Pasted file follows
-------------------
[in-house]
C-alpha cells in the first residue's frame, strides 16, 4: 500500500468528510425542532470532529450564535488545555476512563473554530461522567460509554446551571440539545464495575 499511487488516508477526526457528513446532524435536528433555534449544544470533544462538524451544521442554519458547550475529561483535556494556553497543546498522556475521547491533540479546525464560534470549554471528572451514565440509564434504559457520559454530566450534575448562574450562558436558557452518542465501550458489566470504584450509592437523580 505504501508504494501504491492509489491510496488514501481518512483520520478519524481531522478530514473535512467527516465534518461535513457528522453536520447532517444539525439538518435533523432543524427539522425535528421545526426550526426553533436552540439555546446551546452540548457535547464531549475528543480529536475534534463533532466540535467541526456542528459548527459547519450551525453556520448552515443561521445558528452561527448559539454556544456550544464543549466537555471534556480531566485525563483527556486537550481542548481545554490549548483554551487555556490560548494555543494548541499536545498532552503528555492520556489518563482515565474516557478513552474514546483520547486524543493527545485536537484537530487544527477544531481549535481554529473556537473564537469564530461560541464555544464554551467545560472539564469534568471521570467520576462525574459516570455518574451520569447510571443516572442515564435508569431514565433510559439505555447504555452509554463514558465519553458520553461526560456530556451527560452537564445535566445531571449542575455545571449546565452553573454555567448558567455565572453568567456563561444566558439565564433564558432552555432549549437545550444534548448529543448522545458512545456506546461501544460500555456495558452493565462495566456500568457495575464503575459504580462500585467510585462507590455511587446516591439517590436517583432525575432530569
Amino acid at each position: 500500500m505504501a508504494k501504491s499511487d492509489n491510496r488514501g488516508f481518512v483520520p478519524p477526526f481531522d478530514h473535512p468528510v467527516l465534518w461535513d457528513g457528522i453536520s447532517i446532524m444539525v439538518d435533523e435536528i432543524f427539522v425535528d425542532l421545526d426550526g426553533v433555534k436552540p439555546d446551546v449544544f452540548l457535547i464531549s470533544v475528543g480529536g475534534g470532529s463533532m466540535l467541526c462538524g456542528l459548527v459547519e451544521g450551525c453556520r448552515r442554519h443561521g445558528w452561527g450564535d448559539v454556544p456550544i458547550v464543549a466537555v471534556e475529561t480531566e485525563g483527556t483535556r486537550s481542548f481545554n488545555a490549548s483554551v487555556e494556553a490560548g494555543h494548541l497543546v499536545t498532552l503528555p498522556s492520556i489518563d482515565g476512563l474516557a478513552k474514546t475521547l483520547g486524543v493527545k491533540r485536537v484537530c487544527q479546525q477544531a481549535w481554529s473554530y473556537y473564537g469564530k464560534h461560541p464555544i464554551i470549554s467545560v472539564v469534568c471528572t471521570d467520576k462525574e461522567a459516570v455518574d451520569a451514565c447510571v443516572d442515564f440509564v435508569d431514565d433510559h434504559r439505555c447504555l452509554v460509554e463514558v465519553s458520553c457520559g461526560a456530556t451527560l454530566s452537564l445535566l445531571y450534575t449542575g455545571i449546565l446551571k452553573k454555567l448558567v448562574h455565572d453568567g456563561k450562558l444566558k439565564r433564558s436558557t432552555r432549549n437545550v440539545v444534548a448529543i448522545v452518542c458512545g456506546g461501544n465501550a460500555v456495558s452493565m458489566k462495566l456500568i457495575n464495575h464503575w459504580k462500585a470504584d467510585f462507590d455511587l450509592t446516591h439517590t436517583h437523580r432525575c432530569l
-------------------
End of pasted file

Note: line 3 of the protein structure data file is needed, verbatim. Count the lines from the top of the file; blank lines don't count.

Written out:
Amino acid at each position: 500500500m505504501a508504494k501504491s499511487d492509489n491510496r488514501g488516508f481518512v483520520p478519524p477526526f481531522d478530514h473535512p468528510v467527516l465534518w461535513d457528513g457528522i453536520s447532517i446532524m444539525v439538518d435533523e435536528i432543524f427539522v425535528d425542532l421545526d426550526g426553533v433555534k436552540p439555546d446551546v449544544f452540548l457535547i464531549s470533544v475528543g480529536g475534534g470532529s463533532m466540535l467541526c462538524g456542528l459548527v459547519e451544521g450551525c453556520r448552515r442554519h443561521g445558528w452561527g450564535d448559539v454556544p456550544i458547550v464543549a466537555v471534556e475529561t480531566e485525563g483527556t483535556r486537550s481542548f481545554n488545555a490549548s483554551v487555556e494556553a490560548g494555543h494548541l497543546v499536545t498532552l503528555p498522556s492520556i489518563d482515565g476512563l474516557a478513552k474514546t475521547l483520547g486524543v493527545k491533540r485536537v484537530c487544527q479546525q477544531a481549535w481554529s473554530y473556537y473564537g469564530k464560534h461560541p464555544i464554551i470549554s467545560v472539564v469534568c471528572t471521570d467520576k462525574e461522567a459516570v455518574d451520569a451514565c447510571v443516572d442515564f440509564v435508569d431514565d433510559h434504559r439505555c447504555l452509554v460509554e463514558v465519553s458520553c457520559g461526560a456530556t451527560l454530566s452537564l445535566l445531571y450534575t449542575g455545571i449546565l446551571k452553573k454555567l448558567v448562574h455565572d453568567g456563561k450562558l444566558k439565564r433564558s436558557t432552555r432549549n437545550v440539545v444534548a448529543i448522545v452518542c458512545g456506546g461501544n465501550a460500555v456495558s452493565m458489566k462495566l456500568i457495575n464495575h464503575w459504580k462500585a470504584d467510585f462507590d455511587l450509592t446516591h439517590t436517583h437523580r432525575c432530569l